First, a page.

Alzheimer’s disease and associated dementias are major public health challenges with a multifold increase in
prevalence expected in the coming decades. Alzheimer’s disease is increasingly recognized as having network-
level effects and interactions. In this project, we will develop a deep learning model to learn the latent
representation of functional neuroimaging, in order to disentangle the underlying sources and better reconstruct
Deep learning approaches in fMRI have faced a common challenge on generalizability and explainability. To
address these issues, the system will learn representations that can be decoded and interpreted as spatial
patterns and temporal dynamics of brain networks; and be readily generalizable to different subjects, brain
states, behavioral tasks, and disease conditions without a need to redesign or retrain the system from scratch.
The proposed focus on Alzheimer’s disease is the first step in exploiting this notion for clinical application.
We will leverage both publicly available large data (e.g., Human Connectome Project-Aging, Alzheimer’s Disease
Neuroimaging Initiative) as well as the well-characterized longitudinal cohort of the NIA P30-funded Michigan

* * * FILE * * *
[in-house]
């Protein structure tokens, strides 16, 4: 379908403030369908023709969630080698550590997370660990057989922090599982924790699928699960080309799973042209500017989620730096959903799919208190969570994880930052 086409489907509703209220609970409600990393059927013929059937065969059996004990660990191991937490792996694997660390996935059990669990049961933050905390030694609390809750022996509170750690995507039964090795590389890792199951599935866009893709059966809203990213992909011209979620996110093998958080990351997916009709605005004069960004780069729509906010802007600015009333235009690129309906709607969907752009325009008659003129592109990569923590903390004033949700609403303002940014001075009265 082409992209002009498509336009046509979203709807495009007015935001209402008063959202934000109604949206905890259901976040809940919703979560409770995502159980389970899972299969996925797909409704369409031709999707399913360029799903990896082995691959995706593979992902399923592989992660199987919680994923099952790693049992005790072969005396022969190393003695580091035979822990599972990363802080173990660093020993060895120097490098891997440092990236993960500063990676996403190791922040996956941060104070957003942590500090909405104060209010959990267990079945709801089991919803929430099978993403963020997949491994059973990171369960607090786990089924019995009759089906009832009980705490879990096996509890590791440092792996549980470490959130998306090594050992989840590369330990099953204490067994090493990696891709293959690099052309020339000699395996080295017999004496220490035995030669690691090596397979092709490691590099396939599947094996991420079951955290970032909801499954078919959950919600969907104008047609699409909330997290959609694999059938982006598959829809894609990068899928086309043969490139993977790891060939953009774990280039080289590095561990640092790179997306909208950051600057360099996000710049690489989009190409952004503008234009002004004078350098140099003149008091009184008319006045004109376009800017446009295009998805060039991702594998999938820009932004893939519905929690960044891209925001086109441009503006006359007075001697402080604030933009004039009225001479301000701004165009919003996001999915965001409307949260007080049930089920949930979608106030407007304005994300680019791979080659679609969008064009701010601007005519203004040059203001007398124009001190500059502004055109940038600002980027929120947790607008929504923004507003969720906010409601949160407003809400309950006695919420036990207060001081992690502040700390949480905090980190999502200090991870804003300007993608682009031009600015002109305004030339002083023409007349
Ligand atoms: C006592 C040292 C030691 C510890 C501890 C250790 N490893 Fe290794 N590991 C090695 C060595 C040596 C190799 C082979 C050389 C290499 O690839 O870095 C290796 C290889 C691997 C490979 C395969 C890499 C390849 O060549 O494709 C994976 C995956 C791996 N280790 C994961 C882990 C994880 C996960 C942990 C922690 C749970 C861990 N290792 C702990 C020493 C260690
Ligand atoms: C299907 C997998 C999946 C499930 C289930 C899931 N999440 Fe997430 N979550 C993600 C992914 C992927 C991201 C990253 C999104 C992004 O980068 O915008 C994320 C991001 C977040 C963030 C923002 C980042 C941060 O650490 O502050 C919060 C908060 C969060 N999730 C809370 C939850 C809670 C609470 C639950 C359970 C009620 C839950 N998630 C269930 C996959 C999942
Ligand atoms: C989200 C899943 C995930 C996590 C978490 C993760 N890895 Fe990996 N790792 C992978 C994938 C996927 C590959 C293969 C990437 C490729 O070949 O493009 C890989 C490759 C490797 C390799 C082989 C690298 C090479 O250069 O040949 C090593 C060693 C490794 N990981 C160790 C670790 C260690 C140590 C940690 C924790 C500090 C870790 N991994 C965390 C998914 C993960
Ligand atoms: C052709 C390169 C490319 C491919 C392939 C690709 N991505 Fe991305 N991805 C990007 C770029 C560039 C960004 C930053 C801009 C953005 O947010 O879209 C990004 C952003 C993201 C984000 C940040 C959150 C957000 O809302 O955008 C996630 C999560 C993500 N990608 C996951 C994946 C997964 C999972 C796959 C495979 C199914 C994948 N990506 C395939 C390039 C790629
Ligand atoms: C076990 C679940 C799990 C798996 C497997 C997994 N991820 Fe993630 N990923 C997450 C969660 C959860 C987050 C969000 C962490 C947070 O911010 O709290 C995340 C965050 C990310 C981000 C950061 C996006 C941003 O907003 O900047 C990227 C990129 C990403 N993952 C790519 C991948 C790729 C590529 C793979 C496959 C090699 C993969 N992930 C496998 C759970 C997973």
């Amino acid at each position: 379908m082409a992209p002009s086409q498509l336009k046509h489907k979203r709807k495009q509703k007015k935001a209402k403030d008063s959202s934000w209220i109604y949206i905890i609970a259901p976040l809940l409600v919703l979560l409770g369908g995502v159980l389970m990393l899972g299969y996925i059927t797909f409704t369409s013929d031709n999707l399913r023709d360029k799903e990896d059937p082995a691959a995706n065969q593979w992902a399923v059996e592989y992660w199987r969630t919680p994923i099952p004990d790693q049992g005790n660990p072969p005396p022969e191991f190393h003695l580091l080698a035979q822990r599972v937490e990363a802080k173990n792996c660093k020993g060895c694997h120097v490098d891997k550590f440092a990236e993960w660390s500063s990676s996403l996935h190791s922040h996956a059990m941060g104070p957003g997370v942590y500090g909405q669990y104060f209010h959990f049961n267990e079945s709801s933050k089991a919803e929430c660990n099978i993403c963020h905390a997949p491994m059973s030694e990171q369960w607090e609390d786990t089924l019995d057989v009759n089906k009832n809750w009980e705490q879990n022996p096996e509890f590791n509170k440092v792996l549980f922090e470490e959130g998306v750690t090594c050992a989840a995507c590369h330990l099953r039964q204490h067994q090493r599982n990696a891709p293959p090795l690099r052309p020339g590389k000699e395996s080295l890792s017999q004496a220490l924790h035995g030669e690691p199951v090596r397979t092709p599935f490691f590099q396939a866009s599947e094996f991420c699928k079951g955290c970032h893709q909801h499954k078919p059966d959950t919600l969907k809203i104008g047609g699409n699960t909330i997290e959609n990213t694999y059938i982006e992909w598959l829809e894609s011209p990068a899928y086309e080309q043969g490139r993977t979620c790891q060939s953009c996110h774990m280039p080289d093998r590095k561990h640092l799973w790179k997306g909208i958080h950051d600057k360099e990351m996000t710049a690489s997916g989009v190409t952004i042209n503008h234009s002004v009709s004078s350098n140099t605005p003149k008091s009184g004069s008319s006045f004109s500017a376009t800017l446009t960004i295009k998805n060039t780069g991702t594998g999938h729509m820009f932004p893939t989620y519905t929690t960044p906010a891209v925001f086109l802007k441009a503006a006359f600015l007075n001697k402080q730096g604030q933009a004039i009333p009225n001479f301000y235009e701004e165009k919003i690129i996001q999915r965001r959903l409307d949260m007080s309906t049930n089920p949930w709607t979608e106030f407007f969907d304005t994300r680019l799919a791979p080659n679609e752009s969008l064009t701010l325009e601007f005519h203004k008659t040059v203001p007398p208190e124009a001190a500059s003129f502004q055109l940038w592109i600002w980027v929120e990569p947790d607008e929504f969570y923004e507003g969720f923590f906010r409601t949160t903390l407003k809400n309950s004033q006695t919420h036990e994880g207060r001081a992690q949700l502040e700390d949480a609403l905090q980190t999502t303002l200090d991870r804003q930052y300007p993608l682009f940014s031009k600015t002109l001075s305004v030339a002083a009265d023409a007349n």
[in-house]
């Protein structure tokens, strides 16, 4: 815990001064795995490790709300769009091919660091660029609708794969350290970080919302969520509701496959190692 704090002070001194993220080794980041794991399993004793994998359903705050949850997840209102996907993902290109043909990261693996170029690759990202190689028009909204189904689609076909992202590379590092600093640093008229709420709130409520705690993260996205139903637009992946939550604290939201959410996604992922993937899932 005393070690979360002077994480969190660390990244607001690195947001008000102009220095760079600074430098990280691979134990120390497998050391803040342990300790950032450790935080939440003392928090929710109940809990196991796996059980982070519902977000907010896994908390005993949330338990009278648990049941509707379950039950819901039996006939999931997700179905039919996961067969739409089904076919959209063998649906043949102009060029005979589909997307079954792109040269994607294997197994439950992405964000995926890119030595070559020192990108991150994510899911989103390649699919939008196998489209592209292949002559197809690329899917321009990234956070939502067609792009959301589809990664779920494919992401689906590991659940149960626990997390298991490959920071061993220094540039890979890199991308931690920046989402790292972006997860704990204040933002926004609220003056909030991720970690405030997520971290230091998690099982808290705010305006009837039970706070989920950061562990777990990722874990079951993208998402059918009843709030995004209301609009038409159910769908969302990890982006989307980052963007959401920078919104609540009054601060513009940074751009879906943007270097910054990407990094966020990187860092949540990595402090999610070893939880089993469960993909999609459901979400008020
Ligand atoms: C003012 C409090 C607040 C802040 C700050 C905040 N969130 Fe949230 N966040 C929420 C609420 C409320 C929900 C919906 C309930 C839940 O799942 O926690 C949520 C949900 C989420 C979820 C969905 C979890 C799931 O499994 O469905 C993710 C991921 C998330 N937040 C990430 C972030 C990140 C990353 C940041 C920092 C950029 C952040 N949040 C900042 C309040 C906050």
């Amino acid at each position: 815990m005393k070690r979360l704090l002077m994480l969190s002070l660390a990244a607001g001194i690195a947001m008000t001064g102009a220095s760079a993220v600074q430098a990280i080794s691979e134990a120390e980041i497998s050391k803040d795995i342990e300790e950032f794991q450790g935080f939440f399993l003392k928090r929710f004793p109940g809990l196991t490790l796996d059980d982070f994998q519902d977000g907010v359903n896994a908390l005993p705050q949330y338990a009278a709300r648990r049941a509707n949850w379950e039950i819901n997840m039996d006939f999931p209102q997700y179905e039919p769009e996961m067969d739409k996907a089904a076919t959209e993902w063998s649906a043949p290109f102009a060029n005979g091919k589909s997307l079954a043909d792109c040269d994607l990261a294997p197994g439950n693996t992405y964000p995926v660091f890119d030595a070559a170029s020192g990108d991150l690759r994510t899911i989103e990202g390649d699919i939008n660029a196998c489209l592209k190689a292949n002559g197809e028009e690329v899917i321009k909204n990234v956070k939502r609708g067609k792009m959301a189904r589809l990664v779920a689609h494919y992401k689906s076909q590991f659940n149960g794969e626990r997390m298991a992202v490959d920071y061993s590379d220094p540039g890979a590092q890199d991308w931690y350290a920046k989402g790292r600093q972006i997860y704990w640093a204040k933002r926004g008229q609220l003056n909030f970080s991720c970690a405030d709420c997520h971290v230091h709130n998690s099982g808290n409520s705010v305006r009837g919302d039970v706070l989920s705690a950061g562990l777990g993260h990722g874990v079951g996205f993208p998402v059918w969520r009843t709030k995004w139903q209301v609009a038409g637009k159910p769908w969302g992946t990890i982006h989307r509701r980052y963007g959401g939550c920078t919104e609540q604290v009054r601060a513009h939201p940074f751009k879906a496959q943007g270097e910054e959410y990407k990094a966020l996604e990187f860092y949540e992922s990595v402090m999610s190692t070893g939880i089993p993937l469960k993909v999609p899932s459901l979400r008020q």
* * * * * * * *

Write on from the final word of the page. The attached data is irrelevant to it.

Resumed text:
Alzheimer’s Disease Research Center (MADRC); this cohort undergoes annual neurological and
neuropsychological evaluations and is particularly unique since it consists of ~45% African Americans. This
research is particularly relevant for ethnic minority populations since African Americans are almost twice as likely
to develop cognitive decline as Non-Hispanic white Americans; yet most of what has been learned about
dementia biomarkers is based on study samples that are primarily Non-Hispanic white Americans.
The overall goal of this project is to develop an enhanced deep learning model for improved data representation,
subtype classification and prediction of clinical behavioral measures and apply it to the domain of mild cognitive
impairment (MCI) and dementia of the Alzheimer’s Type (DAT).